Nuclear hypocrisy

The hypocrisy of the Democrats invoking the “nuclear option” to abolish the filibuster for presidential appointments is palpable. I’m not going to bother to cite the myriad statements by Democrats decrying it (here’s one collection). I will cite the New York Times, after the break, because it expresses the hypocrisy so perfectly.

What I want to comment here is on the notion that hypocrisy over the nuclear option is somehow being practiced by both sides. (As a concrete example, there’s NBC’s account.) It’s natural for them to try to tell that story; the hypocrisy of their own side is so inarguable, all they can do is try to attribute some to the other side as well.

It’s utter nonsense. Yes, in 2005 there were a lot of Republicans arguing in favor of using the nuclear option to abolish the filibuster. And yes, some of those same Republicans are inveighing against it now. Does that make them hypocrites?

It would, if they had gone through with it in 2005. They did not. That’s the key historical fact that all the efforts to bipartisanize the hypocrisy somehow, bizarrely, seem to be forgetting.

If the Republicans had abolished the filibuster and now wanted it back, they would be complete hypocrites. They would be just as bad as the real-world Democrats, who demanded the filibuster be retained, got their way, and the abolished it once they were on the other side.

But Republicans didn’t do it. They stepped back from the nuclear option while they were still in the majority. That’s the opposite of hypocrisy. That’s principle.

So let’s not have any more nonsense about how both sides are being hypocritical about the filibuster. It’s not just wrong, it’s historically ignorant.

POSTSCRIPT: NYT, January 1, 1995:

Time to Retire the Filibuster

The U.S. Senate likes to call itself the world’s greatest deliberative body. The greatest obstructive body is more like it. In the last session of Congress, the Republican minority invoked an endless string of filibusters to frustrate the will of the majority. This relentless abuse of a time-honored Senate tradition so disgusted Senator Tom Harkin, a Democrat from Iowa, that he is now willing to forgo easy retribution and drastically limit the filibuster. Hooray for him.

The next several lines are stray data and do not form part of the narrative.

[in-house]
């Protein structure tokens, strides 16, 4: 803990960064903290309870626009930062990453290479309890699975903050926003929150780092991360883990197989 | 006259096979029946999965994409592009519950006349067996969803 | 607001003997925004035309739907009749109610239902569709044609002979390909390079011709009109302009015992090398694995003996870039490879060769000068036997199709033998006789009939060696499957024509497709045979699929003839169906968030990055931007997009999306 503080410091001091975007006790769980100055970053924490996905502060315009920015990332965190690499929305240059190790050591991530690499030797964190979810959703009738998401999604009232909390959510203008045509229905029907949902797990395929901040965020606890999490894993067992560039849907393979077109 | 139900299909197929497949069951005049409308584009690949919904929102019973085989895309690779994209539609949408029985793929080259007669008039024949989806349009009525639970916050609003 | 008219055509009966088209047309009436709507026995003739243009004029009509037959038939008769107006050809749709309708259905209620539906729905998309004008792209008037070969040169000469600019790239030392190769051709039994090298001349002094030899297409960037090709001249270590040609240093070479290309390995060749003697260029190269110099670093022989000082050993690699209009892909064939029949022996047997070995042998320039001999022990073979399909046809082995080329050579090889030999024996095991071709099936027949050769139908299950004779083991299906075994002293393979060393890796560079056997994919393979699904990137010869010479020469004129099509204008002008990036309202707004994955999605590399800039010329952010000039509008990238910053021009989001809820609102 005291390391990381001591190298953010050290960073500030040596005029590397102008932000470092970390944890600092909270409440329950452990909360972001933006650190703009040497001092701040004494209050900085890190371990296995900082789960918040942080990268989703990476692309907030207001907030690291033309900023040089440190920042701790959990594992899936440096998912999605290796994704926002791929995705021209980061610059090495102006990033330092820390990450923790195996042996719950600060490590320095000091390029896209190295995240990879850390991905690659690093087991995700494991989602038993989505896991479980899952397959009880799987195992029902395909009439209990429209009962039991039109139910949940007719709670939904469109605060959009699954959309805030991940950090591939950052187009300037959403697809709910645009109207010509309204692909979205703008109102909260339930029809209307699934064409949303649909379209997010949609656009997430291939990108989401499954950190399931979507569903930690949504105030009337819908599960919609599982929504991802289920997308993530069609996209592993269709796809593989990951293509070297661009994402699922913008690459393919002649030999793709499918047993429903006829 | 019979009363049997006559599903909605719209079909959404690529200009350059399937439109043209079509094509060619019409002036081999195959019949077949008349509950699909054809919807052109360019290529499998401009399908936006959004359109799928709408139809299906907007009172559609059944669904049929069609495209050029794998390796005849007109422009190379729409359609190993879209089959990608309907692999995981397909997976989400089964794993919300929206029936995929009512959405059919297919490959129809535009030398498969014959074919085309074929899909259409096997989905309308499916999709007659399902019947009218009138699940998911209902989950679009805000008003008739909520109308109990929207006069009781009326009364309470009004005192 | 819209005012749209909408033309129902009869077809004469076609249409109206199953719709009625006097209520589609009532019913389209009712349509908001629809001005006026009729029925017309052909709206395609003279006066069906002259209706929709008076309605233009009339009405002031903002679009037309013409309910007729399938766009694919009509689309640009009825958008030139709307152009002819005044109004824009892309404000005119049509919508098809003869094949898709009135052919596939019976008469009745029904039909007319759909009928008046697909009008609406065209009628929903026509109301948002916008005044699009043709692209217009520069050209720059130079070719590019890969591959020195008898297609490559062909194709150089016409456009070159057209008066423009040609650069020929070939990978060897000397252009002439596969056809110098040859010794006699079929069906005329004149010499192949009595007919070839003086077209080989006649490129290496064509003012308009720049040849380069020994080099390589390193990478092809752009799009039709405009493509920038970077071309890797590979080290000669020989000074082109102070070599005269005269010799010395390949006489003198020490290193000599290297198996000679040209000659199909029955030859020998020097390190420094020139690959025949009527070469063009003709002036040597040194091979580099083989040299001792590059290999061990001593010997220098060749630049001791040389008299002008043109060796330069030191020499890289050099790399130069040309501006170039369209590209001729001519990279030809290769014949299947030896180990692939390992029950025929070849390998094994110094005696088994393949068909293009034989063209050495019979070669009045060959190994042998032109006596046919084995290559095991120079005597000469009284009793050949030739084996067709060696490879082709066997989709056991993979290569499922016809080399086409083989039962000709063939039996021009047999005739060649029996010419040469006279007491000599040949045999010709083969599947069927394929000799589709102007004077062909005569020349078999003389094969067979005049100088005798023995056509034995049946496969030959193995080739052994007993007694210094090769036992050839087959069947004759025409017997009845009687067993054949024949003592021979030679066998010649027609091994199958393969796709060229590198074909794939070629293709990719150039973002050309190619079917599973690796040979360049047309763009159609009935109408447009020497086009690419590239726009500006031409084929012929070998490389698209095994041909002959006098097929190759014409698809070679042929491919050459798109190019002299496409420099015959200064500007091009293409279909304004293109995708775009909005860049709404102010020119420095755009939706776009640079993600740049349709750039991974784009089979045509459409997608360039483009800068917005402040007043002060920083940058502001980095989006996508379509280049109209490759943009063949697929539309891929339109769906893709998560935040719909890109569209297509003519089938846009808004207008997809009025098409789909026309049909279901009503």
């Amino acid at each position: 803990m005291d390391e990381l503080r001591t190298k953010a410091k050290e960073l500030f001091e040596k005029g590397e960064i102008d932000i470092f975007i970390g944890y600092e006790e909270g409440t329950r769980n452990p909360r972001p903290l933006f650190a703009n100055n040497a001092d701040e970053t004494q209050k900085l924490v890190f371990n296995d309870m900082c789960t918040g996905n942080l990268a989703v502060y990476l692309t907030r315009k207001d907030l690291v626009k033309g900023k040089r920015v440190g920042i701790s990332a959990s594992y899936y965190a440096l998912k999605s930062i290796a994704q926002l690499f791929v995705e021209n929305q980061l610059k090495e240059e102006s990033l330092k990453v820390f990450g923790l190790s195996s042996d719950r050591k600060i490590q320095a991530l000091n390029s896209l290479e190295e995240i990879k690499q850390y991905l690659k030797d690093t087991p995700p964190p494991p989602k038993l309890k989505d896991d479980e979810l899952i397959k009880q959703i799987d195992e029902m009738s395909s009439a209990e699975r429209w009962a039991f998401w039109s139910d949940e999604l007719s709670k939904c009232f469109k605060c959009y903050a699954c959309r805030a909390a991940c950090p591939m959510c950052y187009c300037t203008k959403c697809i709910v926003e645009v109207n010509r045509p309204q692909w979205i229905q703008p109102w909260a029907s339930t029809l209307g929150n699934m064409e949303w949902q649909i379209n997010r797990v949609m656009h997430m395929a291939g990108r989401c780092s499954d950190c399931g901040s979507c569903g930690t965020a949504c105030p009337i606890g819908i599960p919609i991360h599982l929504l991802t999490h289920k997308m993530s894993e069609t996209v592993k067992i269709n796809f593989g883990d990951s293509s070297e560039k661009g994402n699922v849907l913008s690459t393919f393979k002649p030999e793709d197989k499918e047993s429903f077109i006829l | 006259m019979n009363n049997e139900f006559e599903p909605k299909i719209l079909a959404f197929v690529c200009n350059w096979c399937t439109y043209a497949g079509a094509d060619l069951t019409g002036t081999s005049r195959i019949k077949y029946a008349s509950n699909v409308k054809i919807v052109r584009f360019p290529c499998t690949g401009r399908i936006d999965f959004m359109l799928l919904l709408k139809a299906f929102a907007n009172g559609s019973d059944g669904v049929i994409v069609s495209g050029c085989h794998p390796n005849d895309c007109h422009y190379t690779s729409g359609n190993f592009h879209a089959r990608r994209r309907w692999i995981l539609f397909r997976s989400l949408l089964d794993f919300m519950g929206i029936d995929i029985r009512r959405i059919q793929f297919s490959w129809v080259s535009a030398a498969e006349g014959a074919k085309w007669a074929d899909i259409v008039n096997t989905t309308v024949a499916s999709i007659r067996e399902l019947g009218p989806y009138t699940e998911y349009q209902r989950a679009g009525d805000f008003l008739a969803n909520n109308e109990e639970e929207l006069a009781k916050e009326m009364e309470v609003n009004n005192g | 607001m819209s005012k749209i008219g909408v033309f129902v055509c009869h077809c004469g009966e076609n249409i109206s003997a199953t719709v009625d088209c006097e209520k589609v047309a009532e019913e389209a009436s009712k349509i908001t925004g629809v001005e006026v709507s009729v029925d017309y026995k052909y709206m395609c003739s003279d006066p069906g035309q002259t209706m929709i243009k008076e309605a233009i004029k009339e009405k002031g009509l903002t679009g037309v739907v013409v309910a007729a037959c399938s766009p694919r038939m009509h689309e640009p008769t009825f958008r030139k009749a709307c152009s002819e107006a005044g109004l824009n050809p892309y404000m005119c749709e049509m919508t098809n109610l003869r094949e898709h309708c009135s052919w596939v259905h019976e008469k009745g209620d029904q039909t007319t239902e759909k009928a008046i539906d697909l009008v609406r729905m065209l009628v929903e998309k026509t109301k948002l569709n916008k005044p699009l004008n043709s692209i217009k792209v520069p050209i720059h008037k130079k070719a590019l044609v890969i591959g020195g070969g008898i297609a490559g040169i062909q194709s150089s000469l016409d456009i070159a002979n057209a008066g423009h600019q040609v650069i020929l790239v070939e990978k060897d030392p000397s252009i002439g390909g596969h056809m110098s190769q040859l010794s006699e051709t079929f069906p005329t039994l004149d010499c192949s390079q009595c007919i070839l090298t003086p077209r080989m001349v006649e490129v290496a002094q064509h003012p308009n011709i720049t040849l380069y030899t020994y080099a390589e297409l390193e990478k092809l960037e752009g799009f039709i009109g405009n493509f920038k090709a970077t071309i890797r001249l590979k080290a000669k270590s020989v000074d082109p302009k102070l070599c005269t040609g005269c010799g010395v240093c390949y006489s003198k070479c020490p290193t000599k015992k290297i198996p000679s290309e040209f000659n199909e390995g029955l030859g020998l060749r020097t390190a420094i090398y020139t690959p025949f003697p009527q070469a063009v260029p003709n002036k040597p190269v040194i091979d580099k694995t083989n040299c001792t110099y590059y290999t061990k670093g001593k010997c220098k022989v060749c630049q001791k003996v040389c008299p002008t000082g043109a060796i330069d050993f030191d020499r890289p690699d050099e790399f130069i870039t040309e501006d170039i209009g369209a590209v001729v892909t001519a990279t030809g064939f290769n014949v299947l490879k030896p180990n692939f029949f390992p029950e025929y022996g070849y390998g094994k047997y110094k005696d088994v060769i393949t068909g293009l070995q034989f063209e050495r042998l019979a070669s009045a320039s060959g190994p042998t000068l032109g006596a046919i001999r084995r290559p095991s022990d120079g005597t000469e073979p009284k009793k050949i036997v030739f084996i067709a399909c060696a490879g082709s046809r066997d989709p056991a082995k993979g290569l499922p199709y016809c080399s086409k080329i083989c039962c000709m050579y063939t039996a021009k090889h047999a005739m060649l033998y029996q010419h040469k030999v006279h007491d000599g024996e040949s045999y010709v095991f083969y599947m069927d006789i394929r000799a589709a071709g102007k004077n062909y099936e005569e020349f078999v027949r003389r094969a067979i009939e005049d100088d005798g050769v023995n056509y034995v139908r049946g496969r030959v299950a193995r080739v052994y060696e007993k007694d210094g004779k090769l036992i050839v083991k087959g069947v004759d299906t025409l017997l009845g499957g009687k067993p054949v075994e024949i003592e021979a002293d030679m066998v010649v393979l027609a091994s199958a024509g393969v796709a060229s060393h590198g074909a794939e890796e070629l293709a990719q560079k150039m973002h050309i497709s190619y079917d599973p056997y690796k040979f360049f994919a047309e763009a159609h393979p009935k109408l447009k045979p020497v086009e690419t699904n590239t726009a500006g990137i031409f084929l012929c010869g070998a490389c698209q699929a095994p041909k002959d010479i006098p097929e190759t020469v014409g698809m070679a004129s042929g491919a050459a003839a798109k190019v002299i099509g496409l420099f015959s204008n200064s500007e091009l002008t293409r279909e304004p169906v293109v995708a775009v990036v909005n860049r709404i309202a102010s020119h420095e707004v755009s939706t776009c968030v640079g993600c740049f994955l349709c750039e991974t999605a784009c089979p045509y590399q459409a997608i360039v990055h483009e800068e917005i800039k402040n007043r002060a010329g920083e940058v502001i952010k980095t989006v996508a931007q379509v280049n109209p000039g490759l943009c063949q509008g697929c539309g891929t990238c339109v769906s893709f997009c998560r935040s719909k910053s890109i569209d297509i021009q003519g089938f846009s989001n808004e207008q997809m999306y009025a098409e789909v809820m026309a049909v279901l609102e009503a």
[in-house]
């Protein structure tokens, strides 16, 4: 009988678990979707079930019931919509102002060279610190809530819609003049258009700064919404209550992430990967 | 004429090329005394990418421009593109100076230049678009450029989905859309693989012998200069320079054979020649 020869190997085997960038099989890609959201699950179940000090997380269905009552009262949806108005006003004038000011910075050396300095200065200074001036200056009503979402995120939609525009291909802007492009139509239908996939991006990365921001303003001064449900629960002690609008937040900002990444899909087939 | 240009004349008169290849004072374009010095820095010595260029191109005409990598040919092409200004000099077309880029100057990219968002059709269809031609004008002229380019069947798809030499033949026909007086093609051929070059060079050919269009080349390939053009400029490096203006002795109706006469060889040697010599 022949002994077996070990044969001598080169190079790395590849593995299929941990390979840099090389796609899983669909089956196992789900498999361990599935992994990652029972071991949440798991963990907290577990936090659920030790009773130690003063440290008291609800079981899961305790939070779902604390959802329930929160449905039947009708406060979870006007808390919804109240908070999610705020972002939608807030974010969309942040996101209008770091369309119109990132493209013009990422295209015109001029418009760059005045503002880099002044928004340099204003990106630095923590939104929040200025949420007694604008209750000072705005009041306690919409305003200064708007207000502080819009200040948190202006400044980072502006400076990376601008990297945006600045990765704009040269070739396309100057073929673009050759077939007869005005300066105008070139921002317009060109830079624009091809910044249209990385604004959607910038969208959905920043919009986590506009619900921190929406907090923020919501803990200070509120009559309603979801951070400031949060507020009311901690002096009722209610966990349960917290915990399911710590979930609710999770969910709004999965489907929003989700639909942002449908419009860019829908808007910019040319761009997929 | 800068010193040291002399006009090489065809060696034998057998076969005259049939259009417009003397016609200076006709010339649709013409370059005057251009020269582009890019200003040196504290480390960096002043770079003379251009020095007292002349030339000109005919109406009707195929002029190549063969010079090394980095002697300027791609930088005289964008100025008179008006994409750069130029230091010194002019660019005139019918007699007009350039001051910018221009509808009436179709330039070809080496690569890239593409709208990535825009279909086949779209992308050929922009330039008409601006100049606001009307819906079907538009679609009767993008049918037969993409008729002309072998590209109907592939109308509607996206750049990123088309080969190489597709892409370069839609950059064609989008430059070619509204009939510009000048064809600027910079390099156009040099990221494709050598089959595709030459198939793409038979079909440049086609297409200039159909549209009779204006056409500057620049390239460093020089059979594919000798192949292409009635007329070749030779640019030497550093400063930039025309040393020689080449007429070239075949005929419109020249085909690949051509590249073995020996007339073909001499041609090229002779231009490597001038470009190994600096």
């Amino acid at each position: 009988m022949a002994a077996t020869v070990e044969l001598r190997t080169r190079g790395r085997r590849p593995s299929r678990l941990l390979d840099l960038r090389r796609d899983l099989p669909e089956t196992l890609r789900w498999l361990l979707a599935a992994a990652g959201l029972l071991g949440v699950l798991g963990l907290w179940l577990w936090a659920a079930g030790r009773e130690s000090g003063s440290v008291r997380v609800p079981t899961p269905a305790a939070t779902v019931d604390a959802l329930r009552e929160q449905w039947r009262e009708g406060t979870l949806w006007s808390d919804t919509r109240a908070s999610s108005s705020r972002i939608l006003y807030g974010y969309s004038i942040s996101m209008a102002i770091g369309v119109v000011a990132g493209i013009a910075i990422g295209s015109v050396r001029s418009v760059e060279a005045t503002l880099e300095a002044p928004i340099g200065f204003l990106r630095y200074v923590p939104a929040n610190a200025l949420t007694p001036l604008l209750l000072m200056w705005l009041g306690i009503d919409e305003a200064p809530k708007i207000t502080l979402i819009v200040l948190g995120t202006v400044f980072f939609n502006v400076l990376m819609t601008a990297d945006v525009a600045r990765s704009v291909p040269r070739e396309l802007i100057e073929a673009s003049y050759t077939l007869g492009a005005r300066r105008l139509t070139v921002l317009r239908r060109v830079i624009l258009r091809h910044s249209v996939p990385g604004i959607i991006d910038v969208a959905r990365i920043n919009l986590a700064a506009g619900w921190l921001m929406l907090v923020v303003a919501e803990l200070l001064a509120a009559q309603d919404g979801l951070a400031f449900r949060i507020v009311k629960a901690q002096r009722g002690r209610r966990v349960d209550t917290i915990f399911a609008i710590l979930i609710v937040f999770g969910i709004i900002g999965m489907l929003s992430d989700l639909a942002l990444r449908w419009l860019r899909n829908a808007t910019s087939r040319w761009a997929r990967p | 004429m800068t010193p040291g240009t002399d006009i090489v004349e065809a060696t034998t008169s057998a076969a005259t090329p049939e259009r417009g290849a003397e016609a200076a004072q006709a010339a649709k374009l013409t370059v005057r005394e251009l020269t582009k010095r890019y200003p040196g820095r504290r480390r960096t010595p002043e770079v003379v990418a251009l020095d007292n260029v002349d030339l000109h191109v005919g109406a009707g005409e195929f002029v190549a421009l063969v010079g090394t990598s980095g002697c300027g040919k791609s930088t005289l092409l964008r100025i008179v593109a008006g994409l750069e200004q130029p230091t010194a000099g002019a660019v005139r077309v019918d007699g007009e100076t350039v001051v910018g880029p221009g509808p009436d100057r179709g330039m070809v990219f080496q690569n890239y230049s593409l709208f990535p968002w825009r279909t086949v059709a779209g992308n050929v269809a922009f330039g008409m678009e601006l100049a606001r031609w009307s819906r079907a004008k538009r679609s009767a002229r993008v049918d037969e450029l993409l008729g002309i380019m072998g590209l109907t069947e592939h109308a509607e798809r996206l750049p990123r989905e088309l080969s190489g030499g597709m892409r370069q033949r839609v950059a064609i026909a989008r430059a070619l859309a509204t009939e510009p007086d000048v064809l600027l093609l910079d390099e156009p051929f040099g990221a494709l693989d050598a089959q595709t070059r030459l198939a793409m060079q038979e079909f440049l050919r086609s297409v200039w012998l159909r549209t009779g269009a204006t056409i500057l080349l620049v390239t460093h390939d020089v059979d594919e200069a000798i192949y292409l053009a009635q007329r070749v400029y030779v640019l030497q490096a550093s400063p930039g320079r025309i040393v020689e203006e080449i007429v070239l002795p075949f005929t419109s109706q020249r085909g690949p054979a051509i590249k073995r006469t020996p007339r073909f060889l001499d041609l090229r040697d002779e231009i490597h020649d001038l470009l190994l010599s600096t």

NYT, March 2, 2005:

Walking in the Opposition’s Shoes

The Senate will return from Easter vacation with nuclear options on its mind. Republicans seem determined to change the rules so Democrats will no longer be able to stop judicial nominations with the threat of a filibuster. . . The filibuster, which allows 41 senators to delay action indefinitely, is a rough instrument that should be used with caution. But its existence goes to the center of the peculiar but effective form of government America cherishes. . .

A decade ago, this page expressed support for tactics that would have gone even further than the “nuclear option” in eliminating the power of the filibuster. At the time, we had vivid memories of the difficulty that Senate Republicans had given much of Bill Clinton’s early agenda. But we were still wrong. To see the filibuster fully, it’s obviously a good idea to have to live on both sides of it. We hope acknowledging our own error may remind some wavering Republican senators that someday they, too, will be on the other side and in need of all the protections the Senate rules can provide.

NYT, November 21, 2013:

Democracy Returns to the Senate . . .

In a 52-to-48 vote that substantially altered the balance of power in Washington, the Senate changed its most infuriating rule and effectively ended the filibuster on executive and judicial appointments. . .

Democrats made the filibuster change with a simple-majority vote, which Republicans insisted was a violation of the rules. There is ample precedent for this kind of change, though it should be used judiciously. Today’s vote was an appropriate use of that power, and it was necessary to turn the Senate back into a functioning legislative body.

There you have it, the filibuster is an important for the form of government America cherishes, exactly when it is employed by Democrats. When employed by Republicans, it keeps that government from functioning properly.

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